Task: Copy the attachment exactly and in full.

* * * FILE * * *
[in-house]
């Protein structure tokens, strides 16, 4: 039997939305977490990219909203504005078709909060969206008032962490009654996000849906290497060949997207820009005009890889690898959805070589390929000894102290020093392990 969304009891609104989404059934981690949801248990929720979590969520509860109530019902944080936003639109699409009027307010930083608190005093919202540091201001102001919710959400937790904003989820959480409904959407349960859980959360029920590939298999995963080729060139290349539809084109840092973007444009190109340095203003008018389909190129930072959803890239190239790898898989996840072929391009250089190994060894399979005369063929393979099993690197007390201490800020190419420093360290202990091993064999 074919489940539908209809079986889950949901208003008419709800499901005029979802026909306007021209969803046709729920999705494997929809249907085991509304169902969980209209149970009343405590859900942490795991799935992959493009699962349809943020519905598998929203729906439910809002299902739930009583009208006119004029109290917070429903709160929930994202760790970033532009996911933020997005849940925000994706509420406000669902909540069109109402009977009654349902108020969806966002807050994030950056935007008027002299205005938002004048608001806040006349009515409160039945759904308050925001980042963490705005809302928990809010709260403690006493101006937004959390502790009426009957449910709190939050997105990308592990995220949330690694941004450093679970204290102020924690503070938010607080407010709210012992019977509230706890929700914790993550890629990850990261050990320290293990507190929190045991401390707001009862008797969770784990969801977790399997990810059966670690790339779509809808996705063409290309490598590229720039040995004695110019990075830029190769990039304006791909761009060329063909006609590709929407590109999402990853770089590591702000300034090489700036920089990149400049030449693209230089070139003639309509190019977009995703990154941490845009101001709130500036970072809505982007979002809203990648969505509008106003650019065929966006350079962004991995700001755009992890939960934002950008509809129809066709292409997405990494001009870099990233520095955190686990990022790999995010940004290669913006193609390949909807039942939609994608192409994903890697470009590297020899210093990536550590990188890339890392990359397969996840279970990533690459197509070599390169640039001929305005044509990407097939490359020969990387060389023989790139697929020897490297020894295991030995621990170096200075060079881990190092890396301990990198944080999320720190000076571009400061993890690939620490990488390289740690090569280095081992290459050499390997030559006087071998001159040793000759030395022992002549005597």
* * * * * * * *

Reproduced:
[in-house]
């Protein structure tokens, strides 16, 4: 039997939305977490990219909203504005078709909060969206008032962490009654996000849906290497060949997207820009005009890889690898959805070589390929000894102290020093392990 969304009891609104989404059934981690949801248990929720979590969520509860109530019902944080936003639109699409009027307010930083608190005093919202540091201001102001919710959400937790904003989820959480409904959407349960859980959360029920590939298999995963080729060139290349539809084109840092973007444009190109340095203003008018389909190129930072959803890239190239790898898989996840072929391009250089190994060894399979005369063929393979099993690197007390201490800020190419420093360290202990091993064999 074919489940539908209809079986889950949901208003008419709800499901005029979802026909306007021209969803046709729920999705494997929809249907085991509304169902969980209209149970009343405590859900942490795991799935992959493009699962349809943020519905598998929203729906439910809002299902739930009583009208006119004029109290917070429903709160929930994202760790970033532009996911933020997005849940925000994706509420406000669902909540069109109402009977009654349902108020969806966002807050994030950056935007008027002299205005938002004048608001806040006349009515409160039945759904308050925001980042963490705005809302928990809010709260403690006493101006937004959390502790009426009957449910709190939050997105990308592990995220949330690694941004450093679970204290102020924690503070938010607080407010709210012992019977509230706890929700914790993550890629990850990261050990320290293990507190929190045991401390707001009862008797969770784990969801977790399997990810059966670690790339779509809808996705063409290309490598590229720039040995004695110019990075830029190769990039304006791909761009060329063909006609590709929407590109999402990853770089590591702000300034090489700036920089990149400049030449693209230089070139003639309509190019977009995703990154941490845009101001709130500036970072809505982007979002809203990648969505509008106003650019065929966006350079962004991995700001755009992890939960934002950008509809129809066709292409997405990494001009870099990233520095955190686990990022790999995010940004290669913006193609390949909807039942939609994608192409994903890697470009590297020899210093990536550590990188890339890392990359397969996840279970990533690459197509070599390169640039001929305005044509990407097939490359020969990387060389023989790139697929020897490297020894295991030995621990170096200075060079881990190092890396301990990198944080999320720190000076571009400061993890690939620490990488390289740690090569280095081992290459050499390997030559006087071998001159040793000759030395022992002549005597």